Investors in BT Group and Pearson have been heavily stung by the recent profit warnings announced by both companies in recent days.
BT's share price slumped by 21% on the day of the warning, while Pearson shareholders lost 29% on January 17 when it warned.
Clearly, these two members of the FTSE 100 index have done far worse than the index overall; the FTSE 100 has gained 15% since the beginning of last year, while Pearson has now fallen by 18% over the same period, and BT Group by an even worse 36% (see chart 1).
In the case of Pearson, this was not the first profit warning that the company had made, but in fact was the fourth such warning in the last five years.
Clearly, a number of problems facing Pearson have still not been resolved, notably the demand from the key US education market for textbooks which continues to decline quickly.
In the case of BT, this is perhaps more unexpected, as the origin of their profits warning can be found in an accounting scandal in its Italian telecoms operation, where senior executives used false accounting to overstate profits.
Watching for signs of potential problems ahead
While it is not always possible to predict potential profits warnings, there are some warning signs that investors can look for.
In the case of Pearson, this is somewhat easier to pinpoint. Given the litany of problems that Pearson has already had to contend with in the past few years, profitability has been suffering. Pearson's operating profit margin, a measure of how much profit Pearson makes per unit of sales, has been falling consistently since 2012 (see chart 2).
Between 2006 and 2011, Pearson consistently generated an operating profit margin of 12-13%. But from 2012 onwards, this was falling to 9%, then to 8%, and again to 7%, before tumbling to a loss in 2015.
In the case of BT Group, financial analysts who study the company for a living have been growing more cautious in their profits forecasts, since the beginning of 2016. From this date up to the day before BT's profits warnings, they have cut their earnings forecasts for BT by 9% (see chart 3).
Should you be rushing in to buy either of these companies today, after the precipitous falls in share prices for each?
I would counsel against such aggressive action; after all, profits warnings are often like London buses – they never come alone, but typically in a group, one after another (as we have seen with Pearson).
Buying a stock market index gives safety through diversification
Instead, for those looking to invest in the stock market, I would advise exactly that – invest in the whole stock market, through a so-called index fund. An index fund such as one based on the FTSE 100 index, effectively gives the investor a one-stop shop to buying a little bit of each of the 100 companies in that index.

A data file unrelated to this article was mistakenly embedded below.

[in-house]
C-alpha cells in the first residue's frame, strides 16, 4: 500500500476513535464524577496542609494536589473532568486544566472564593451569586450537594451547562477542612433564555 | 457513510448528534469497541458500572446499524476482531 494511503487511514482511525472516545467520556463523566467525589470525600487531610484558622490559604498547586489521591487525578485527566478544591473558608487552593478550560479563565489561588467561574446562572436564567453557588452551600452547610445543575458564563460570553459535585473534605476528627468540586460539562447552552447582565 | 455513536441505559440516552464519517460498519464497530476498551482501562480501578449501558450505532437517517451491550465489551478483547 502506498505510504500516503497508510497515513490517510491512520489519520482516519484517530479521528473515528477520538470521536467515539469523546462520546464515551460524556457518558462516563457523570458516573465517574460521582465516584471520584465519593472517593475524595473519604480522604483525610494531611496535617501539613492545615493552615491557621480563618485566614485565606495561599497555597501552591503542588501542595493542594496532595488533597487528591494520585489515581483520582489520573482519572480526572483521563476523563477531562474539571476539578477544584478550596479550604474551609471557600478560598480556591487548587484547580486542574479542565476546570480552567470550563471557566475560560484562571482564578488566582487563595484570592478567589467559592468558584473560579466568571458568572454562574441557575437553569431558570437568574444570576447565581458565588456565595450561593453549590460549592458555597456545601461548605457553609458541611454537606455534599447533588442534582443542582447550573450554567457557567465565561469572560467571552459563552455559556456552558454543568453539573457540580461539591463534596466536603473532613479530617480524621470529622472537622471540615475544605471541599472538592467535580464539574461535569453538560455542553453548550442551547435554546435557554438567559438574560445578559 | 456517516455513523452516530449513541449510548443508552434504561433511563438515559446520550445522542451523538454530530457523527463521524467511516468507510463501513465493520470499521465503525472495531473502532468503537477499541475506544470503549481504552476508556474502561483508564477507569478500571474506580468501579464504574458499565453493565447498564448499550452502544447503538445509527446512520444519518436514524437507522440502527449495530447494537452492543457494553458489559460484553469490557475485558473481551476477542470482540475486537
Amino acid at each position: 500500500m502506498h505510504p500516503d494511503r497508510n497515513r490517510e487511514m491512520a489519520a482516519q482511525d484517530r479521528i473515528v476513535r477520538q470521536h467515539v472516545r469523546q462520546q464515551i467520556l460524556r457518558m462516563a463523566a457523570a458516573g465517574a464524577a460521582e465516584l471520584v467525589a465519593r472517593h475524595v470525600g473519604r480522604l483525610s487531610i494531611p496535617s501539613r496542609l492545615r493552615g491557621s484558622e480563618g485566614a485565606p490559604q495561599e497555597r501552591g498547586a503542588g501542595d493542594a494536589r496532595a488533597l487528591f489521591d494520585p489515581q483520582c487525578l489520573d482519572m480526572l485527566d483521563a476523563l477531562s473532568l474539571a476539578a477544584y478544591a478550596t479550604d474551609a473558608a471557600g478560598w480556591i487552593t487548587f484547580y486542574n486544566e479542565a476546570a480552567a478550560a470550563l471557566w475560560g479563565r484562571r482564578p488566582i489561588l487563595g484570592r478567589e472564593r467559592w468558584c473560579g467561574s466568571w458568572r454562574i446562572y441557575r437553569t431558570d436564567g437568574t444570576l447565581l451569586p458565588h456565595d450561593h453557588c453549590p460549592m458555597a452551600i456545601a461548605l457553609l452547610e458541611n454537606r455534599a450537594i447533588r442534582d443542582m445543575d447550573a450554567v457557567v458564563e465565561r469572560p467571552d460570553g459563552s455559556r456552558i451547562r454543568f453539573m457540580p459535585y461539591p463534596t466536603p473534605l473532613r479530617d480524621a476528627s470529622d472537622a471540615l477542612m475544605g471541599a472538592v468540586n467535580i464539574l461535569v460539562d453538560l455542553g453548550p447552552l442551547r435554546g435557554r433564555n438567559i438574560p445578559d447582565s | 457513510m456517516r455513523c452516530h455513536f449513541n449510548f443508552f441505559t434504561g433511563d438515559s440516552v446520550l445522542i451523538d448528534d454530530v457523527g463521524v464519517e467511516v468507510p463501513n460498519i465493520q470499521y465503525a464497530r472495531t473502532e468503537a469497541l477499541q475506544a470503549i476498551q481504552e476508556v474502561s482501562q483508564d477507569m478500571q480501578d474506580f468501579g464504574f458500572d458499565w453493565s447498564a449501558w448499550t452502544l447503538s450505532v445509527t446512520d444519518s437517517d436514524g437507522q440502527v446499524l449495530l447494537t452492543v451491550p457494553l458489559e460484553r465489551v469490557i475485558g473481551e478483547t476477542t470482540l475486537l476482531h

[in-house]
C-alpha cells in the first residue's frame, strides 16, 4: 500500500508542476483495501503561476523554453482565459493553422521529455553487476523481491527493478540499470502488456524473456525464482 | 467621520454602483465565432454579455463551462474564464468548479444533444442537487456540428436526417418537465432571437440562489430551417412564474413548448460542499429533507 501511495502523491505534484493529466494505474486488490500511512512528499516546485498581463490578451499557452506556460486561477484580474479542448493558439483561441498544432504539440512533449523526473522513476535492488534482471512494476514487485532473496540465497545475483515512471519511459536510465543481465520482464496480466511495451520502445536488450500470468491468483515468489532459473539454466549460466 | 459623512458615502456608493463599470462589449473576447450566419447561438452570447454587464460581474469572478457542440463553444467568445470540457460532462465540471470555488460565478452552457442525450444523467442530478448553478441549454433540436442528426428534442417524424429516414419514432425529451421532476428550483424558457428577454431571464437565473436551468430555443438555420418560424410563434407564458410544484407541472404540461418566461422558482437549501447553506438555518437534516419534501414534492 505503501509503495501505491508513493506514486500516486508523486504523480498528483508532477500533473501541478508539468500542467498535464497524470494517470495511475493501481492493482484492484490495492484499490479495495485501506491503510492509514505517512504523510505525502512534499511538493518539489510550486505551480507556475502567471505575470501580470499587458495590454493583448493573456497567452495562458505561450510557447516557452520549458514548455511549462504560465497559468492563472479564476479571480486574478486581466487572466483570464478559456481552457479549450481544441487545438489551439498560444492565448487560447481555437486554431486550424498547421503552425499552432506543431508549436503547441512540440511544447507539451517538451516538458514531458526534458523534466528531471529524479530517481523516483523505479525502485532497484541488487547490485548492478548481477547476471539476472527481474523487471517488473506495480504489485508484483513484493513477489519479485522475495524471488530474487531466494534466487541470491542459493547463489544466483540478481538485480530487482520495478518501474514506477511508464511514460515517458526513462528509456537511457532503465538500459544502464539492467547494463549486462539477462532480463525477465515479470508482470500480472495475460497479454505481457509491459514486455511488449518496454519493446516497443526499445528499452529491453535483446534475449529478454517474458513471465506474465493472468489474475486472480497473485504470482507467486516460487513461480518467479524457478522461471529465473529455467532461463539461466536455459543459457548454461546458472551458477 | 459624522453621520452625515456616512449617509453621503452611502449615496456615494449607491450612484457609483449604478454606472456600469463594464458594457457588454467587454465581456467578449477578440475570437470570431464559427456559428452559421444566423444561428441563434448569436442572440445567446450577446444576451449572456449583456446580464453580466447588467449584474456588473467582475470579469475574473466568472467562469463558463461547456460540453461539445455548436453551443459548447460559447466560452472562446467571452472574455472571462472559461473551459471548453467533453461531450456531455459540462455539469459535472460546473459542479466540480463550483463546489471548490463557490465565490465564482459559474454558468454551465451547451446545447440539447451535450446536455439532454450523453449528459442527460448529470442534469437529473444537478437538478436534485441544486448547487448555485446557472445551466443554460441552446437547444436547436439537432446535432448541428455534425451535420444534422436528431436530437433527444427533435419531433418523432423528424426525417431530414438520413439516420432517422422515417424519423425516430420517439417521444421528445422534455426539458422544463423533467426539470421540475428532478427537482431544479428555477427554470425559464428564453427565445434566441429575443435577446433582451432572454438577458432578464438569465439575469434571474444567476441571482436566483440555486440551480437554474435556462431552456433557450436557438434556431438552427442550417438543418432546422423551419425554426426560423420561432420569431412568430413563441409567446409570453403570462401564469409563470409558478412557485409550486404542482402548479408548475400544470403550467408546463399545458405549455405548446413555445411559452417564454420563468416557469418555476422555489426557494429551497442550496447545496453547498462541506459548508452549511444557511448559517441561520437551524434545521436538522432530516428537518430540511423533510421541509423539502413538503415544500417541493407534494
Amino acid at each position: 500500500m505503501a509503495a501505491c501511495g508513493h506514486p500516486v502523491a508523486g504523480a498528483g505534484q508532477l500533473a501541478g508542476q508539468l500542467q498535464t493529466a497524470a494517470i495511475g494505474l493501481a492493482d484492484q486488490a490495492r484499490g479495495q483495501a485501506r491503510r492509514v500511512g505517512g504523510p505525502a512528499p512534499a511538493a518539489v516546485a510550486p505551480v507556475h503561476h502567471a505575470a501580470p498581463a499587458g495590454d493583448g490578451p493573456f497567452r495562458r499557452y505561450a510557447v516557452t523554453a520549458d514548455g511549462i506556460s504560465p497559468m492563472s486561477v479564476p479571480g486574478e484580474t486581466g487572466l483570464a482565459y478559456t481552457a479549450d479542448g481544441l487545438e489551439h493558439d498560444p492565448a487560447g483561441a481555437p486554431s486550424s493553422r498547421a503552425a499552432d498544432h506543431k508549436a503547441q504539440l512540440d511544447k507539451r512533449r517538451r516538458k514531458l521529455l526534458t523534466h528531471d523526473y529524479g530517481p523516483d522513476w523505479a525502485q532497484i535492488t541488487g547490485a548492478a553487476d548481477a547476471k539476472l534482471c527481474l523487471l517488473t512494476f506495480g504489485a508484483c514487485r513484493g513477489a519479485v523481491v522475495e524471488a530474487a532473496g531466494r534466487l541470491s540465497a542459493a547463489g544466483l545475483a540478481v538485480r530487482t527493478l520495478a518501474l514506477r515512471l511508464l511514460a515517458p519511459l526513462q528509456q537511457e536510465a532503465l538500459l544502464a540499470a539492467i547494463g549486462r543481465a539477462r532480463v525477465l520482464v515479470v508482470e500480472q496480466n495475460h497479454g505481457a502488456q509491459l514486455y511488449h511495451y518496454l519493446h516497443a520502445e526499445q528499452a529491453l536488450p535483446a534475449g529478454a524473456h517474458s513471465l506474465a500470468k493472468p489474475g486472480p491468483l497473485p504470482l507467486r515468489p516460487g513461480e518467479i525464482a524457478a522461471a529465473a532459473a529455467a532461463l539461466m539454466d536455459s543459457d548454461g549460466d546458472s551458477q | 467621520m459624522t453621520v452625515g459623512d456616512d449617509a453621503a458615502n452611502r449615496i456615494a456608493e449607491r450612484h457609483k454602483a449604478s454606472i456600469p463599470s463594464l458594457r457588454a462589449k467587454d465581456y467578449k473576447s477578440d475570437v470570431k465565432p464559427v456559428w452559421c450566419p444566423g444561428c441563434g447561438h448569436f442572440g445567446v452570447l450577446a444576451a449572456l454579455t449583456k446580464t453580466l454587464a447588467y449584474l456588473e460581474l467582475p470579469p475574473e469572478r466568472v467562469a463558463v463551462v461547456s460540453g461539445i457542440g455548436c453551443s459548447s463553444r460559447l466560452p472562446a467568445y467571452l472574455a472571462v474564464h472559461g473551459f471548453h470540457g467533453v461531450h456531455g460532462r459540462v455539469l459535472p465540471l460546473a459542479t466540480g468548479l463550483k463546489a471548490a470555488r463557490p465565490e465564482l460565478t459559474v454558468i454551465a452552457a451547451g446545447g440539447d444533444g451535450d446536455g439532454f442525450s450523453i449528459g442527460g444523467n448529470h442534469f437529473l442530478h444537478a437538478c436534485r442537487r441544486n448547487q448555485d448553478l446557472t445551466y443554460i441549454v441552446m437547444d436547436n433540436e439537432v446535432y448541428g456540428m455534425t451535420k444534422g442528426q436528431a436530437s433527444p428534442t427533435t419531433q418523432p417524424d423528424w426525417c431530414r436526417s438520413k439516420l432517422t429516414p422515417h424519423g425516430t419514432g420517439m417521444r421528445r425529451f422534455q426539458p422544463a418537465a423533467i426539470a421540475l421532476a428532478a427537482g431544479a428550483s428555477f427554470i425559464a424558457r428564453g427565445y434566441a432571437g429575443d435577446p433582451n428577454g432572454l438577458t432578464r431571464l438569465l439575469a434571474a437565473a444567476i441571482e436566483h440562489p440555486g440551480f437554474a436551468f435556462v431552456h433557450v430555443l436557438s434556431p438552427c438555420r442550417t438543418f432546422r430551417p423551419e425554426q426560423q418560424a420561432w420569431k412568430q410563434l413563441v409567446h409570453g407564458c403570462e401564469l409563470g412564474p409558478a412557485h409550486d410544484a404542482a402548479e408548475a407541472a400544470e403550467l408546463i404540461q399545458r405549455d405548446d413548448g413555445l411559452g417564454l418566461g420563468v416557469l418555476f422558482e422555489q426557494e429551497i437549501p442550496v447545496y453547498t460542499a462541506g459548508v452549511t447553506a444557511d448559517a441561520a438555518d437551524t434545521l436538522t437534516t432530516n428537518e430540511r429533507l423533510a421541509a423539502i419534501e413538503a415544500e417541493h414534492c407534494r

So while a FTSE 100 index fund would hold little bits of Pearson and BT, it also holds bits of 98 other UK-based companies too. Even if these two are doing badly, chances are that the other 98 are doing rather better.
But you don't have to confine yourself to indices of UK companies; the world of exchange-traded funds (ETFs) allows the investor easy access to stock markets across the globe in a few clicks.
Two such stock market indices that are clearly beating the FTSE 100, from the viewpoint of a UK investor using pounds sterling, are the European stock market and the Nasdaq index in the US.
While the FTSE 100 has risen 15% since the beginning of 2016, the Euro STOXX index of Continental European stocks has gained 19% in pounds, while the Nasdaq has gained an even more impressive 32% thanks in part to the strength of the US dollar (see chart 4).
Cheap Index ETFs
A very cheap way to buy exposure to the 100 companies in the FTSE 100 index is via the Vanguard FTSE 100 UCITS ETF (code: VUKE). Vanguard effectively charge investors in this ETF an extremely low 0.09% annual management fee, or 90 pence per £1,000 invested.
If you want instead to invest in shares in Continental Europe (dominated by France, Germany and Switzerland), then the Vanguard FTSE Developed Europe ex UK UCITS ETF (code: VERX) is worth a look. This carries an annual management fee of only 0.12%, equivalent to £1.20 per £1,000 invested.
Finally, for investing in the technology-heavy US Nasdaq index, UK-based investors could look at the Powershares Nasdaq-100 UCITS ETF (code: EQQQ), which carries an annual 0.3% management fee for giving investors access to the likes of Apple, Microsoft and Amazon.